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In Ukraine, fiscal rescue package, according to IMF estimates, was 4.3% of GDP, and this indicator lags by 1.5 times behind the average level in emerging market economies (6.7%) and by 6 times behind the level of advanced countries (27.7% of GDP). In Ukraine, additional government spending and tax relief for business as part of the fiscal rescue package amounted to 3.5% of GDP, which was slightly lower than in emerging market economies (4.2% of GDP). However, liquidity support measures in Ukraine were 0.8% of GDP and they were many times lower than in emerging market economies (2.5% of GDP), and lagged by an order behind the average of advanced countries (11.3 % Of GDP). In the global context, large fiscal actions have a more severe global economic contraction, greater job losses, and higher social costs. Fiscal support has also mitigated the adverse effects of the pandemic on private demand, private consumption, and employment. IMF experts have estimated that government spending and revenue actions since the beginning of the pandemic have mitigated the fall in global growth in 2020 by 2%. Many emerging markets, although with smaller bailouts, have benefited from the secondary effects of massive fiscal and monetary support for economies in developed countries. Such support has had a positive impact on global demand, eased global financial market conditions and reduced capital outflows from emerging markets. Although emerging market economies have provided smaller fiscal packages, on average, many have benefited from spillovers from massive monetary and fiscal policy responses by advanced economies.  Such measures supported global demand, eased global financial conditions, reduced capital outflow in emerging markets.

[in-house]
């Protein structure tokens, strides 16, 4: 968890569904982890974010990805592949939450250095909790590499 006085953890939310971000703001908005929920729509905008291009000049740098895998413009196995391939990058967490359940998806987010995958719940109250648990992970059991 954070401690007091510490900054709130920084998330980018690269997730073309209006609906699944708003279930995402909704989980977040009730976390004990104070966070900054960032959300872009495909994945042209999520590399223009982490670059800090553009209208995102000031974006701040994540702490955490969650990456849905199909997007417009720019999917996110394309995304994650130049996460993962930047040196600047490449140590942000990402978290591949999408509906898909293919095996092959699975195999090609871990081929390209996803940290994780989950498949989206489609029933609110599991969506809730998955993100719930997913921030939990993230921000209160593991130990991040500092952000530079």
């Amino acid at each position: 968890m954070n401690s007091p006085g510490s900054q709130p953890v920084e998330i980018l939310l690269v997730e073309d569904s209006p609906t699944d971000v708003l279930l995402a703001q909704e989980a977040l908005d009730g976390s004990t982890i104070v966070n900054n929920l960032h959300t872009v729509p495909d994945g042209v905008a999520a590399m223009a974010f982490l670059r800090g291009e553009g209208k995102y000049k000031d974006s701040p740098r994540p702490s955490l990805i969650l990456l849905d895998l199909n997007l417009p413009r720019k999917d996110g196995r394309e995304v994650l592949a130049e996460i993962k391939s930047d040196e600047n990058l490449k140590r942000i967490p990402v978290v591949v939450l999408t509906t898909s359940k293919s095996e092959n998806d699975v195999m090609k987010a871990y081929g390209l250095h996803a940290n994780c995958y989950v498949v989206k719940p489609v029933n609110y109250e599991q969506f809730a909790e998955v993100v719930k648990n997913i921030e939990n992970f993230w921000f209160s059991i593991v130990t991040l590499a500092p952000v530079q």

Read more in the study of Dr. habil. Tatiana Bohdan “Transforming Public Finances: Global Processes and Challenges for Ukraine”.